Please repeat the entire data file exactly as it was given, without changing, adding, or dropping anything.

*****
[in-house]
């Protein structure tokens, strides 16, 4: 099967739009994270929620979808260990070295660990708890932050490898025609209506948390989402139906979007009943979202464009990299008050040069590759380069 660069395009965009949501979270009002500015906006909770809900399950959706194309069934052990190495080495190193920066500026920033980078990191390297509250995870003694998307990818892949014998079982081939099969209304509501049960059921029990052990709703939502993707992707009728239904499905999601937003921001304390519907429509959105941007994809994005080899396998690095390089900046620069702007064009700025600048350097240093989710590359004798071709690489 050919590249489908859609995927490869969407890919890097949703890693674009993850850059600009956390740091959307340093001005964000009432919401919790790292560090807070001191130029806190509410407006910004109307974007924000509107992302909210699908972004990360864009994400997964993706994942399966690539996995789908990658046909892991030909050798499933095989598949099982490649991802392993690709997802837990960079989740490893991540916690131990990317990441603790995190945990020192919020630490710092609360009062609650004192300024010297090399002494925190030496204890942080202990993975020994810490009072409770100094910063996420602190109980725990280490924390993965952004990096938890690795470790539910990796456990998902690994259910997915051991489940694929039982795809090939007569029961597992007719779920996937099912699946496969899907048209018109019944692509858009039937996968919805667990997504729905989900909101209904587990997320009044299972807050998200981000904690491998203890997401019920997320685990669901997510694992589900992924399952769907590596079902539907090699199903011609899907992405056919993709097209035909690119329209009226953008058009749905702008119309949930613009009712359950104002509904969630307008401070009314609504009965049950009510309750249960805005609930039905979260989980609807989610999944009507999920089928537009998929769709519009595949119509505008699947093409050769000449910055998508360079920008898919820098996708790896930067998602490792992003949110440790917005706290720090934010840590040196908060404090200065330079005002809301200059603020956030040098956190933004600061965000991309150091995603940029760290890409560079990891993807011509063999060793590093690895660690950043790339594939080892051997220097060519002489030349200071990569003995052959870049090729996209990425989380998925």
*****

[in-house]
């Protein structure tokens, strides 16, 4: 099967739009994270929620979808260990070295660990708890932050490898025609209506948390989402139906979007009943979202464009990299008050040069590759380069 660069395009965009949501979270009002500015906006909770809900399950959706194309069934052990190495080495190193920066500026920033980078990191390297509250995870003694998307990818892949014998079982081939099969209304509501049960059921029990052990709703939502993707992707009728239904499905999601937003921001304390519907429509959105941007994809994005080899396998690095390089900046620069702007064009700025600048350097240093989710590359004798071709690489 050919590249489908859609995927490869969407890919890097949703890693674009993850850059600009956390740091959307340093001005964000009432919401919790790292560090807070001191130029806190509410407006910004109307974007924000509107992302909210699908972004990360864009994400997964993706994942399966690539996995789908990658046909892991030909050798499933095989598949099982490649991802392993690709997802837990960079989740490893991540916690131990990317990441603790995190945990020192919020630490710092609360009062609650004192300024010297090399002494925190030496204890942080202990993975020994810490009072409770100094910063996420602190109980725990280490924390993965952004990096938890690795470790539910990796456990998902690994259910997915051991489940694929039982795809090939007569029961597992007719779920996937099912699946496969899907048209018109019944692509858009039937996968919805667990997504729905989900909101209904587990997320009044299972807050998200981000904690491998203890997401019920997320685990669901997510694992589900992924399952769907590596079902539907090699199903011609899907992405056919993709097209035909690119329209009226953008058009749905702008119309949930613009009712359950104002509904969630307008401070009314609504009965049950009510309750249960805005609930039905979260989980609807989610999944009507999920089928537009998929769709519009595949119509505008699947093409050769000449910055998508360079920008898919820098996708790896930067998602490792992003949110440790917005706290720090934010840590040196908060404090200065330079005002809301200059603020956030040098956190933004600061965000991309150091995603940029760290890409560079990891993807011509063999060793590093690895660690950043790339594939080892051997220097060519002489030349200071990569003995052959870049090729996209990425989380998925």